Per a report from the Cambridge Center for Alternative Finance (CCAF), fossil fuels have been the primary energy source for BTC mining since the start of the year. The CCAF recently updated its Cambridge Bitcoin Electricity Consumption Index (CBECI). Its study claims that 62% of all the energy the leading token has consumed so far consists of coal-based energy. BTC’s Energy-Intensive Mining Bitcoin employs the proof-of-work consensus mechanism to create new tokens and validate transactions on the blockchain. The PoW…
The VeChain Thor (VET) is a public blockchain designed with one aim in mind: to enhance supply chain management and to streamline business processes and information flow for complex supply chains through the use of distributed ledger technology (DTL).
How does VeChain work?
VeChain involves assigning a product a unique ID and fitting it with a VeChain smart chip tracker, such as an NFC chip or RFID tracker, allowing the details of any product to be collected, stored, and quickly reviewed. This crypto-space solution will enable businesses and individuals to track items through a supply chain, thus verifying the authenticity of goods and combat counterfeiting. The technology is already in use in several industries like healthcare, fashion, etc.
The VeChain uses the Proof of Authority Consensus Model as it overcomes many of the obstacles presented in Proof of Work (PoW), Proof of Stake (PoS), Designated Proof of Stake (DPoS), and practical Byzantine Fault Tolerance (PBFT). PoA is the ideal solution for enterprises relying on a timely and secure consensus. It makes a platform with low computation power requirements, no communication requirement between nodes to reach an agreement, and system consensus. It also provides the governance needs of VeChainThor consensus protocol and enables the ability to prevent anonymous block producers.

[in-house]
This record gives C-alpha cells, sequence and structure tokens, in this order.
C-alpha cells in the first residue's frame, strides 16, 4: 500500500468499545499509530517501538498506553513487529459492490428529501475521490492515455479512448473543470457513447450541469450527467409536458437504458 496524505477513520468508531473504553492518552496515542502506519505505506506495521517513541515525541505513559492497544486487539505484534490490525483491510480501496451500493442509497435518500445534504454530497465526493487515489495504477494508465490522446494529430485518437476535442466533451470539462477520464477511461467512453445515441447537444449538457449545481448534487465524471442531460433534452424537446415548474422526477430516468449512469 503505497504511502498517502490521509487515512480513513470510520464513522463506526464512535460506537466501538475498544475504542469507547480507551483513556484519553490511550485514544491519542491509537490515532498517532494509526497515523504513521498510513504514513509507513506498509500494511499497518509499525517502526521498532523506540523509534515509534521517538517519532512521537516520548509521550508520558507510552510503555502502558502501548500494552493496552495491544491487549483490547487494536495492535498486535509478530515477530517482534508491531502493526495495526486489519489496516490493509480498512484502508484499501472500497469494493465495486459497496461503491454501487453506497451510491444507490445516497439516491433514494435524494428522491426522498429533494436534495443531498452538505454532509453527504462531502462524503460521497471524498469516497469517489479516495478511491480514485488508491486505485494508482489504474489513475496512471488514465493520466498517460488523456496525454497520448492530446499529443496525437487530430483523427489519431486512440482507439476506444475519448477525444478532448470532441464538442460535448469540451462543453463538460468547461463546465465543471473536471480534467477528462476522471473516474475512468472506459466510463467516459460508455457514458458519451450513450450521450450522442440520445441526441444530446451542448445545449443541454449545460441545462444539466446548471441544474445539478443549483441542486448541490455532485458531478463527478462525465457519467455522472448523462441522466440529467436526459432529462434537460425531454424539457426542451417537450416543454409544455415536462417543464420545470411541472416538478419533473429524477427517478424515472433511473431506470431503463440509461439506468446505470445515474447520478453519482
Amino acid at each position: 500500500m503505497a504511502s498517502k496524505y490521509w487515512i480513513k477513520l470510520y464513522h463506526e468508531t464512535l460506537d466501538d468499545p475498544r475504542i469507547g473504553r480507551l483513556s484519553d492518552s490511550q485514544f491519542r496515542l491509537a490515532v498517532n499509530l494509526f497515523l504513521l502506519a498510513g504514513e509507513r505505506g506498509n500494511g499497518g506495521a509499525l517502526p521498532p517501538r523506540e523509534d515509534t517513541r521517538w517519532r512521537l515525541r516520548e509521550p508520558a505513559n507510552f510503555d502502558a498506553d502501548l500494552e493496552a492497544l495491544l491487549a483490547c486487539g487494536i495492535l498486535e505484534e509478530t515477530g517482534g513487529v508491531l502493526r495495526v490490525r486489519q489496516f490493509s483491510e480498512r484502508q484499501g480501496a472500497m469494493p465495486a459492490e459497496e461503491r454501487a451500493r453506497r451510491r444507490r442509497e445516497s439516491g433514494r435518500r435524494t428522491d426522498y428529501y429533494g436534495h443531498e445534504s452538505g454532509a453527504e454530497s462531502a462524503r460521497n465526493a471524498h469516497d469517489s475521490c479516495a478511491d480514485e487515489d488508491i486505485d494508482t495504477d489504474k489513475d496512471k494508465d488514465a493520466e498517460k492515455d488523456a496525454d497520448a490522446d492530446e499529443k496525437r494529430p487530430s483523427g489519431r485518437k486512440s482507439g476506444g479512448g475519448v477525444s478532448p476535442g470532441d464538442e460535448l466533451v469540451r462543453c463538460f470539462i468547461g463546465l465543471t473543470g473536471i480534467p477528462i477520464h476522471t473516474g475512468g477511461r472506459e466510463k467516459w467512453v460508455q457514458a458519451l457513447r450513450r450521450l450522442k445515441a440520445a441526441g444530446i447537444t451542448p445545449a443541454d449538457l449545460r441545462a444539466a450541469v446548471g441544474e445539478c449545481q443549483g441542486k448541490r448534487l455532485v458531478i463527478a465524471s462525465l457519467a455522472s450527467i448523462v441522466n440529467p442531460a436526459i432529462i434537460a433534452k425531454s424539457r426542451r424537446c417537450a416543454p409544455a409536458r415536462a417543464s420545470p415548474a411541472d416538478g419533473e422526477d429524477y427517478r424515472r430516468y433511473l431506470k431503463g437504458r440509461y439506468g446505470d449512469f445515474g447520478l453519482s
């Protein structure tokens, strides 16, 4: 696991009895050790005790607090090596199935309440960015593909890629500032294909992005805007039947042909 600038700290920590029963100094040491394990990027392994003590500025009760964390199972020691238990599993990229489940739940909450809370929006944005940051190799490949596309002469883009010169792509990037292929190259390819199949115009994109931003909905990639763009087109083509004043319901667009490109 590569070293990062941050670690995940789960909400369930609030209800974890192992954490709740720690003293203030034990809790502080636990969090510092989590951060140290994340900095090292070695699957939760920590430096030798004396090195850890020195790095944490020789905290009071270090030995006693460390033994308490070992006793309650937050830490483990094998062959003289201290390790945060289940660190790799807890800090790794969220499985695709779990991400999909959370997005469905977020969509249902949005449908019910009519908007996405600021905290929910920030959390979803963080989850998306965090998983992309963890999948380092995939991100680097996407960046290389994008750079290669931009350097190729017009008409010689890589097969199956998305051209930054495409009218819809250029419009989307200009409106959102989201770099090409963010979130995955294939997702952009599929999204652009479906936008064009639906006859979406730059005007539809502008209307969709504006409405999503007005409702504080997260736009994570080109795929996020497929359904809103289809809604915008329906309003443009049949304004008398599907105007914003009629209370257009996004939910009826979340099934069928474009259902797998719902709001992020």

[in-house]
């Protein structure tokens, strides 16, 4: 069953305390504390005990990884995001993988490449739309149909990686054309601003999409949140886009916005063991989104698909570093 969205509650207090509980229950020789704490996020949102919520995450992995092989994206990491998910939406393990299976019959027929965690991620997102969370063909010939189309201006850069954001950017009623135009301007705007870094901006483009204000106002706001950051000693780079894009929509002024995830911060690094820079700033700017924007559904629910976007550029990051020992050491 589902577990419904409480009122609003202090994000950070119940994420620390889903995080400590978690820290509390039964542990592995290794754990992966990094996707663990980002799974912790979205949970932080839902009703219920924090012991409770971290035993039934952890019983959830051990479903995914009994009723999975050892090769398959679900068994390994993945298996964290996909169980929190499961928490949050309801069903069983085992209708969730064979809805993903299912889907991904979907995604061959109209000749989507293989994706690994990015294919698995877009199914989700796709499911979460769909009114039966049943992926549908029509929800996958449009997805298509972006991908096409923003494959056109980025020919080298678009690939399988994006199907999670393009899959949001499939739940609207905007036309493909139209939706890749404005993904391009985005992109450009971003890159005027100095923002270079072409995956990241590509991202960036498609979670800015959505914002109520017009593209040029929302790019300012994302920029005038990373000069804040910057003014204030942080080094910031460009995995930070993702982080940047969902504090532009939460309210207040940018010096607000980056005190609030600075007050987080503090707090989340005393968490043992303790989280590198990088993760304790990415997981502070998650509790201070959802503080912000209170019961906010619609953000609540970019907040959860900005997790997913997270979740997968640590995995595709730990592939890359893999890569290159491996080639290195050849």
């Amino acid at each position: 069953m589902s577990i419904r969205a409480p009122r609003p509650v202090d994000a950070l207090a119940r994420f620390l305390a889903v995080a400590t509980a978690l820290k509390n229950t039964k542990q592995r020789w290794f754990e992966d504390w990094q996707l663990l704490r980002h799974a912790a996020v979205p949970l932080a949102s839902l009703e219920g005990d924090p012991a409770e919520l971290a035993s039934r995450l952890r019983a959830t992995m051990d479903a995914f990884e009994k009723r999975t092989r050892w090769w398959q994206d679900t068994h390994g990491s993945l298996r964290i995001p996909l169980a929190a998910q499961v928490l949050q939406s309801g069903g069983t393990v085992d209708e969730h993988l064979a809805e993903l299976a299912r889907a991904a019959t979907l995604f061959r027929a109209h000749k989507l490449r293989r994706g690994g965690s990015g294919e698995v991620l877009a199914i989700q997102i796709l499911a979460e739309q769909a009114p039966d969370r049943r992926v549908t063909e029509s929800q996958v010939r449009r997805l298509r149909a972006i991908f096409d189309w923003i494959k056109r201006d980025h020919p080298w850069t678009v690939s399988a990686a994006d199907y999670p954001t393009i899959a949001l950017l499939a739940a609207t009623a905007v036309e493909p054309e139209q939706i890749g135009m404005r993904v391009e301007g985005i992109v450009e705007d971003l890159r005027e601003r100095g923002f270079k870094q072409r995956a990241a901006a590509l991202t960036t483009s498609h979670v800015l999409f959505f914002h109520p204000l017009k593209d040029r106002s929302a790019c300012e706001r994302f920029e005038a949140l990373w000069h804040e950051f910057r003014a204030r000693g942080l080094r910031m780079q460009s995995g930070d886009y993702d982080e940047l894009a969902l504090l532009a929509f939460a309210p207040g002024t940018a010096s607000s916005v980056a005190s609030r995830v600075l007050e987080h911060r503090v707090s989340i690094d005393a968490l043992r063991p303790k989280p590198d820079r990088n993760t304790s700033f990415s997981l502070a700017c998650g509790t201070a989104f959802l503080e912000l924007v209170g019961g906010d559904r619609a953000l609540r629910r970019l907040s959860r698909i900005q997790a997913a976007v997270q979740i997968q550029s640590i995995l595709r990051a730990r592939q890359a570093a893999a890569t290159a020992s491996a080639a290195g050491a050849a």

The VeChain platform consists of two tokens:
- VeChain Token (VET) – used as a unit of exchange. The VeChain tokens are required to perform all transactions and services on the VeChain platform.
- VeChainThor Energy (VTHO) – used as energy or gas to power transactions on Vechain and is equal to the cost of conducting operations on its blockchain.
The platform claims to provide a 360-degree view of necessary information linked to a product and its business processes – like storage, transportation, and supply – to authorized stakeholders and create greater market transparency.
How does Vechain Track Products?
VeChain uses smart chips or Radio Frequency Identification (RFID) tags to accomplish this goal. These devices broadcast vital information onto the blockchain network that can be accessed in real-time by authorized stakeholders. The use of sensors continually monitors all parameters related to the product, and problems can be communicated back to the relevant stakeholders, if any.
To put that in simpler terms, let’s consider the example of a bottle of wine. VeChain’s tracking and authentication technology can collect and store data on the blockchain about the wine at every stage of the production process.
Each bottle has a unique product ID fitted with a tracking mechanism like a QR code or an NFC chip. Once the bottle starts to move through the supply chain, transportation companies can update logistic details on the ledger. Manufacturers can track their products right from the start of their cycle until they reach the consumer.